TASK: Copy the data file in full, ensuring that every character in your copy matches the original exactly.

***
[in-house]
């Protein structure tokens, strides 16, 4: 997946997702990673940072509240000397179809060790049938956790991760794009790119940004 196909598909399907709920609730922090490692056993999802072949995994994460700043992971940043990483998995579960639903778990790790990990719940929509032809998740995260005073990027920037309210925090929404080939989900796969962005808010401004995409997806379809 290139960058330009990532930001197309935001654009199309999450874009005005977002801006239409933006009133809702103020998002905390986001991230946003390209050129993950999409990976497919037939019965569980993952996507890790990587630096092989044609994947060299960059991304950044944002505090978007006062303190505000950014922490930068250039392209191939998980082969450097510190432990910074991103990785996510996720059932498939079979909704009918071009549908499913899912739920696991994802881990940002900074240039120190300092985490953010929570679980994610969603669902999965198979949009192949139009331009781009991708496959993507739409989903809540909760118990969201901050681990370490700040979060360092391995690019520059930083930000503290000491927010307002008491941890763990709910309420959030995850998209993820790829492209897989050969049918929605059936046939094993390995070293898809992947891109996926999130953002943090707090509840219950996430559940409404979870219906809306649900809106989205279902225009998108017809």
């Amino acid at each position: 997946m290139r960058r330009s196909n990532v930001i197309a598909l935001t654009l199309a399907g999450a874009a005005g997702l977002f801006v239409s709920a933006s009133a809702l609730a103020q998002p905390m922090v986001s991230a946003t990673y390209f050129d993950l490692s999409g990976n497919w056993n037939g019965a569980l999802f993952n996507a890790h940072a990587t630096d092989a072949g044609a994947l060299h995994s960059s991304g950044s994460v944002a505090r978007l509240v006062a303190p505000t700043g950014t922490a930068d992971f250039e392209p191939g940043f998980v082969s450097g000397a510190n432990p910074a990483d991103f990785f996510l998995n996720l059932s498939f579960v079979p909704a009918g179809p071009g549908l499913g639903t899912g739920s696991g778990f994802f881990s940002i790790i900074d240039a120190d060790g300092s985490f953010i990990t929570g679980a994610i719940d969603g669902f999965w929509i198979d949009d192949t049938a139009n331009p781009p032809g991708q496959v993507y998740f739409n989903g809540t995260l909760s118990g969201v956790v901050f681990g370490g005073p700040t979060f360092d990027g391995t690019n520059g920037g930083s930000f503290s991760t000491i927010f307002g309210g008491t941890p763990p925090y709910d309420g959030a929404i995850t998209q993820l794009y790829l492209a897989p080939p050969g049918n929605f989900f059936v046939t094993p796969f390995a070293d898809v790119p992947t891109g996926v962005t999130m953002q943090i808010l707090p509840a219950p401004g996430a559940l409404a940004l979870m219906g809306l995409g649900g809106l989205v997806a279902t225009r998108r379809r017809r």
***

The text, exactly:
[in-house]
């Protein structure tokens, strides 16, 4: 997946997702990673940072509240000397179809060790049938956790991760794009790119940004 196909598909399907709920609730922090490692056993999802072949995994994460700043992971940043990483998995579960639903778990790790990990719940929509032809998740995260005073990027920037309210925090929404080939989900796969962005808010401004995409997806379809 290139960058330009990532930001197309935001654009199309999450874009005005977002801006239409933006009133809702103020998002905390986001991230946003390209050129993950999409990976497919037939019965569980993952996507890790990587630096092989044609994947060299960059991304950044944002505090978007006062303190505000950014922490930068250039392209191939998980082969450097510190432990910074991103990785996510996720059932498939079979909704009918071009549908499913899912739920696991994802881990940002900074240039120190300092985490953010929570679980994610969603669902999965198979949009192949139009331009781009991708496959993507739409989903809540909760118990969201901050681990370490700040979060360092391995690019520059930083930000503290000491927010307002008491941890763990709910309420959030995850998209993820790829492209897989050969049918929605059936046939094993390995070293898809992947891109996926999130953002943090707090509840219950996430559940409404979870219906809306649900809106989205279902225009998108017809």
């Amino acid at each position: 997946m290139r960058r330009s196909n990532v930001i197309a598909l935001t654009l199309a399907g999450a874009a005005g997702l977002f801006v239409s709920a933006s009133a809702l609730a103020q998002p905390m922090v986001s991230a946003t990673y390209f050129d993950l490692s999409g990976n497919w056993n037939g019965a569980l999802f993952n996507a890790h940072a990587t630096d092989a072949g044609a994947l060299h995994s960059s991304g950044s994460v944002a505090r978007l509240v006062a303190p505000t700043g950014t922490a930068d992971f250039e392209p191939g940043f998980v082969s450097g000397a510190n432990p910074a990483d991103f990785f996510l998995n996720l059932s498939f579960v079979p909704a009918g179809p071009g549908l499913g639903t899912g739920s696991g778990f994802f881990s940002i790790i900074d240039a120190d060790g300092s985490f953010i990990t929570g679980a994610i719940d969603g669902f999965w929509i198979d949009d192949t049938a139009n331009p781009p032809g991708q496959v993507y998740f739409n989903g809540t995260l909760s118990g969201v956790v901050f681990g370490g005073p700040t979060f360092d990027g391995t690019n520059g920037g930083s930000f503290s991760t000491i927010f307002g309210g008491t941890p763990p925090y709910d309420g959030a929404i995850t998209q993820l794009y790829l492209a897989p080939p050969g049918n929605f989900f059936v046939t094993p796969f390995a070293d898809v790119p992947t891109g996926v962005t999130m953002q943090i808010l707090p509840a219950p401004g996430a559940l409404a940004l979870m219906g809306l995409g649900g809106l989205v997806a279902t225009r998108r379809r017809r």